Densho Digital Archive
Densho Visual History Collection
Title: Frank Sumida Interview
Narrator: Frank Sumida
Interviewers: Tom Ikeda (primary); Barbara Takei (secondary)
Location: Los Angeles, California
Date: September 23, 2009
Densho ID: denshovh-sfrank-01-0017

<Begin Segment 17>

TI: Okay, before we go there, let's go to Heart Mountain. You said, so from here, you went to Heart Mountain. How was Heart Mountain...

FS: Compare?

TI: Yeah, compare.

FS: Heart Mountain was a good camp. Why? A lot of people don't know this. It was run by Germans. German population was in that area, Wyoming, Montana, North Dakota, South Dakota. A lot of German was in that area. So when the government wanted people to work in camp, white people, they asked for you. And who applied? German people. That's all there was. So they came to work in our camp. They were the head of the, they ran the camp.

TI: And so why were Germans good?

FS: Better?

TI: Yeah, better.

FS: I think they sympathized with Japan because Japan and Germany were buddy-buddies. So we had, there were no food shortage, I mean, they didn't short change the food. We had good food in Heart Mountain. And then there was a "no-no," you remember the "no-no" started and protests? Why was it that Heart Mountain, all those very bad elements were controlled? Why couldn't Tule Lake do the same thing they did in Heart Mountain? I started thinking about this, and I started thinking about that when I was in Japan.

TI: And so when you say "no-nos," were you talking about the draft resisters, the Heart Mountain draft resisters?

FS: Yeah, draft resisters, "no-nos," Frank Emi.

TI: Okay, the Fair Mountain, or the Fair Play Committee.

FS: Fifty, a hundred people. And they were doing a lot of drastic things. But you know what? The government told -- I heard this from somebody. He says, "We'll allow your protests, you can protest all you want. Just inform us what you're going to do. We're going to go along with you. We allow protests, we allow hunger, whatever you want to do, but just let us know. We want to protect you. If you get sick, we want to put you in a hospital. We don't want to leave you out there. If you fight with another Japanese, you get hit on the head? Who's going to take care of you?" So that's the reason. I think that's the reason why in Heart Mountain, there was no incident like Tule Lake.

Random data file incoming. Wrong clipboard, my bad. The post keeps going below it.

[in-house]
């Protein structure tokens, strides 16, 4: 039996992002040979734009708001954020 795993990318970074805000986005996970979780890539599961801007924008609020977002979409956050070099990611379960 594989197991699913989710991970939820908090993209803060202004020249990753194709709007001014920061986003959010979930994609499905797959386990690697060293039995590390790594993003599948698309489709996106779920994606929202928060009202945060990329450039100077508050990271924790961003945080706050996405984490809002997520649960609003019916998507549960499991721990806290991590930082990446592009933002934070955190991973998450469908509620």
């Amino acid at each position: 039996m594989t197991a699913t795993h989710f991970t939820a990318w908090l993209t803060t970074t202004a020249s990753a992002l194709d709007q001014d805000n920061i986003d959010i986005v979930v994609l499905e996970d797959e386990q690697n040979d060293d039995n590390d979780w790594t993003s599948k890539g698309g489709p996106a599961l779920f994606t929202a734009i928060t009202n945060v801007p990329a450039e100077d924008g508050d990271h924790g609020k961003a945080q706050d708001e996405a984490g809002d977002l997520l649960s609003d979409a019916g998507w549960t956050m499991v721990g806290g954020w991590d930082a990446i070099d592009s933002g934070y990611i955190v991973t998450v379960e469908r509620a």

TI: But you're saying that they allowed protests.

FS: Yes, they allowed it.

TI: But by allowing it, you felt it was more controlled.

FS: Provided you tell the people, the white people what you're doing. You're going to have a protest, certain date, and the topic is going to be this. So the government, "Go ahead and do it." So they let 'em do it. That's why those people in Heart Mountain had a pretty fair run of the thing, don't you think? Compared to, I mean, have you made a study on that?

TI: I have. I have interviewed people from there.

FS: Okay, didn't they tell you that they didn't have all that complication with the white people?

TI: It may have come more from, yeah, the community than...

FS: The white administrator.

TI: Yeah, no one's ever told it to me this way, so this is different.

FS: Yeah. But that's the truth. And did you know something about the football players?

TI: No, tell me about the football.

FS: They went to play the Worland High School, and there were a couple of Japanese on there. They were railroad workers' son, like my dad, their son. And they were on the football team, they couldn't speak Japanese. They couldn't understand Japanese. So the camp guys, all the Nisei that, on the football team in camp, a lot of them could speak Japanese in some way or another, saying, "You bakatare," you know what I mean. So, migi, hidari, manaka, simple things they knew. So verbally, they were making the play as they ran it, no huddle. And then on the other side, the white people and the Japanese didn't know what the hell this guy's saying. So they just ran crazy over there.

TI: So they're doing all these verbal audibles on the field in Japanese.

FS: Yeah. You had to be there, you had to hear about it firsthand to really enjoy this. [Laughs]

TI: Oh, that's a good story.

<End Segment 17> - Copyright © 2009 Densho. All Rights Reserved.